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Sunday: Women: 10k Skate, Men: 15k Skate. Why the difference?
By:  Karl Saidla   (2008/11/17)


The above might be a typical excerpt from a race notice. It's become so normal to see this that we don't tend to question it. But why not? Other sports certainly have. Athletics, perhaps most notably, has moved to make running distances the same for men and women. I think people would be taken aback, for instance, if men raced 42.2kms and women did only 25kms.

For a long time I have wondered about why girls and women race shorter distances than boys and men in the sport of cross-country skiing. One recent event that prompted me to think about this a bit more was the last time that the Vasaloppet was designated as a World Cup. While the men raced the traditional 90kms, the women's "World Cup" event was the "Halv Vasan" which is half the distance of the "Vasaloppet" at 45kms. This seemed particularly backward (and arguably, even insulting) given how tough I know the World Cup women are, and how fast the top women in the full distance typically complete the event.

From my point of view, these discrepancies are a reflection of a backward time in sport in general, a time when people actually believed that somehow women were not physically tough enough to subject themselves to the same sporting rigors as men.

It's relatively easy to blow that argument cleanly off the table. I won't bother to waste much time on it here. There is no doubt that women could very reasonably race all the same distances that men do without the slightest problem. In fact, they basically do race all the same distances as men do, but just not on the same days.

Another argument that is sometimes made is that because it takes women slightly longer to complete the same distance, they should race shorter distances. There is some acceptable logic to that argument. For instance, if we were to structure race distances so that men's and women's races actually finished in the same amount of time, this argument would make a certain degree of sense. Clearly, however, this is not the rationale for the current discrepancies in race distances. Women are only slightly slower than men on average, yet the standard race distance differences are, relatively speaking, huge (30k vs. 50k, for example).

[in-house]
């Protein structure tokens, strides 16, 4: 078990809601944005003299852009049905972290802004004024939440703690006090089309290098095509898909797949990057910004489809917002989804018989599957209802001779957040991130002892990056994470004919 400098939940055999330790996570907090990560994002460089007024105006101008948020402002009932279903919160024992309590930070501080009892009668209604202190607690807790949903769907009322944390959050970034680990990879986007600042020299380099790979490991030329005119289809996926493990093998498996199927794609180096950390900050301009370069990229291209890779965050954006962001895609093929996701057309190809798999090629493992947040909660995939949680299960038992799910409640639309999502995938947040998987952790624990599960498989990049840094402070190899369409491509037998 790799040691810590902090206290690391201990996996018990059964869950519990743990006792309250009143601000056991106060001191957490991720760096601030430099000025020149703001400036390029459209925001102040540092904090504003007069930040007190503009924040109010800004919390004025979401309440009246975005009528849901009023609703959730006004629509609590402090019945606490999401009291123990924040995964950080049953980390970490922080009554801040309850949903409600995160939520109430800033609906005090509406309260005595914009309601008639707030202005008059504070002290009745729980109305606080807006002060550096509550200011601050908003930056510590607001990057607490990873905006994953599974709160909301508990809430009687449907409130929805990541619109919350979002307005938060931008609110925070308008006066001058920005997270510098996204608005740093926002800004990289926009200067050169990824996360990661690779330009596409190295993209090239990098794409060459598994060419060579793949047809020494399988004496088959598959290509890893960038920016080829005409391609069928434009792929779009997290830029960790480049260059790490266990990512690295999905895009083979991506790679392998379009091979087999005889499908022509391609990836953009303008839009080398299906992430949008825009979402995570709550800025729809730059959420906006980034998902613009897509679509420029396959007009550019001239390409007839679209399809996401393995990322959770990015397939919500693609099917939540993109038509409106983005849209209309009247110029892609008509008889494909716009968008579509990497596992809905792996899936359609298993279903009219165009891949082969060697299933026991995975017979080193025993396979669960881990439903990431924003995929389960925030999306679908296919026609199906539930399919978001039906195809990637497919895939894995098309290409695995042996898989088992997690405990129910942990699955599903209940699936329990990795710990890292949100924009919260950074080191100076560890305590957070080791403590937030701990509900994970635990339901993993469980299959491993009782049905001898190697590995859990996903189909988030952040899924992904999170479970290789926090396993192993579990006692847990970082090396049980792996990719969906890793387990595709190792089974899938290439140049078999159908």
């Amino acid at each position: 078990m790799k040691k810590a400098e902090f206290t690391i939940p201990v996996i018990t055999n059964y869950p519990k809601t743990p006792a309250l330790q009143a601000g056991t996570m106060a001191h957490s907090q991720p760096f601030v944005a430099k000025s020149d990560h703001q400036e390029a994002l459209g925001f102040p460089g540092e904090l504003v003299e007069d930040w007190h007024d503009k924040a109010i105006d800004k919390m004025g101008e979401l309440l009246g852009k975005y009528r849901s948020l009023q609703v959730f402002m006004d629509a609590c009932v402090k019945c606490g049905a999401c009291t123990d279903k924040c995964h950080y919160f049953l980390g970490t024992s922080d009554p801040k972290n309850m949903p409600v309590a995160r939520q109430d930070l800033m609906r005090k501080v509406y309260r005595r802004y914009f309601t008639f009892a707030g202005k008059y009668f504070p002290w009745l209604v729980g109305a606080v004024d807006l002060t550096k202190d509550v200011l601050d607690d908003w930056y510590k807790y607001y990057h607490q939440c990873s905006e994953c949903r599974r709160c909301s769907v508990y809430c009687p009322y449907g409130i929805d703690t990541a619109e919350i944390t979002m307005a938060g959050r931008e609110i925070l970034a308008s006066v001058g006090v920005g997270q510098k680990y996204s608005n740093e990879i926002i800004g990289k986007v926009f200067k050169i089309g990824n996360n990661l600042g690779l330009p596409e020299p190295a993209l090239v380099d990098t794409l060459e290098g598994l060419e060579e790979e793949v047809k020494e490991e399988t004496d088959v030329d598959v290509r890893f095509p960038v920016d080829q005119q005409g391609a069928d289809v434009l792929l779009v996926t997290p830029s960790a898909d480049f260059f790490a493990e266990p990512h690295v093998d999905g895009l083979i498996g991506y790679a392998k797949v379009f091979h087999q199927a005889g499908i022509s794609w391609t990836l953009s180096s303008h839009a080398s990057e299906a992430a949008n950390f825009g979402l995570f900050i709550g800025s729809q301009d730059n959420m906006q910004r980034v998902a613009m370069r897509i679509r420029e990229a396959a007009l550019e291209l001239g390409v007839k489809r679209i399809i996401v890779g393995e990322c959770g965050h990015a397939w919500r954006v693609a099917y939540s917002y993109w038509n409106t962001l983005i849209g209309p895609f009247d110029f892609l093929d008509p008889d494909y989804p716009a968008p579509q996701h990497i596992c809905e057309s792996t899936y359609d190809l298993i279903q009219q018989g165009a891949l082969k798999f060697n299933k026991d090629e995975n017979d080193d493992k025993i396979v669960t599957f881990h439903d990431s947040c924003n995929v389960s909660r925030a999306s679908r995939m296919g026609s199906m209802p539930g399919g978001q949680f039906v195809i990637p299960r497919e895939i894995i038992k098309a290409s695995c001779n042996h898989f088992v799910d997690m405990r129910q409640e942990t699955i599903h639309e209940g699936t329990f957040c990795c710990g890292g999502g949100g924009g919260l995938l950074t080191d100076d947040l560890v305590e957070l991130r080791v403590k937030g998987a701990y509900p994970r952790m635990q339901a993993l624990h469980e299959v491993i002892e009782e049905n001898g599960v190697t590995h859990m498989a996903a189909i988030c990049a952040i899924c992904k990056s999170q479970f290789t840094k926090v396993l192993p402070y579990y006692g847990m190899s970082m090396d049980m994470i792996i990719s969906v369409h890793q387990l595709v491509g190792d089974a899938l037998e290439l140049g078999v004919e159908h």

Personally, I would say that the differences in finishing times between men and women over the same distance are so negligible that it wouldn't really be worthwhile to bother using this approach. It would be much simpler to simply have men and women race the same distances. This would certainly result in having finishing times much closer than we do at present. I think that there is also some symbolic value in having men and women race the same distances.

Occasionally I have heard people say that, regardless of reason, the sport has evolved such that the established differences are part of an accepted tradition that people don't generally want to tamper with.

I suppose that thinking is o.k. as far as it goes, but I would hope that we respect our sport's integrity a bit more than that. In other words, if the thinking behind the tradition is fundamentally flawed, it would seem to make sense to be willing to adjust the tradition. The sport has made all kinds of other compromises to tradition for reasons that are arguably less strong than the ones for equalizing distances.

One aspect that I do find odd is that when I bring this up with women racers (admittedly, hardly a scientific review), most of them don't really seem to be bothered very much. I can understand that they aren't. They have their hands full trying to race. They also point out, rightly, that race distances are largely arbitrary anyway. For example, we could also decide to shorten all the men's events thanks to the same logic, and nobody is pushing for that. Generally, women seem to be happy racing the distance they race, and men seem to be happy with their distances.

This is, I will guess, the reason that we haven't seen any changes in this regard. I think that the likely path to having the race distances changed would probably involve women competitors and organizers pushing the issue onto the discussion table. While I won't prescribe action in this regard, I would say that if you are someone who wanted to make an effort in this direction, you certainly have some good arguments in your favor.

Interesting Reading. . .
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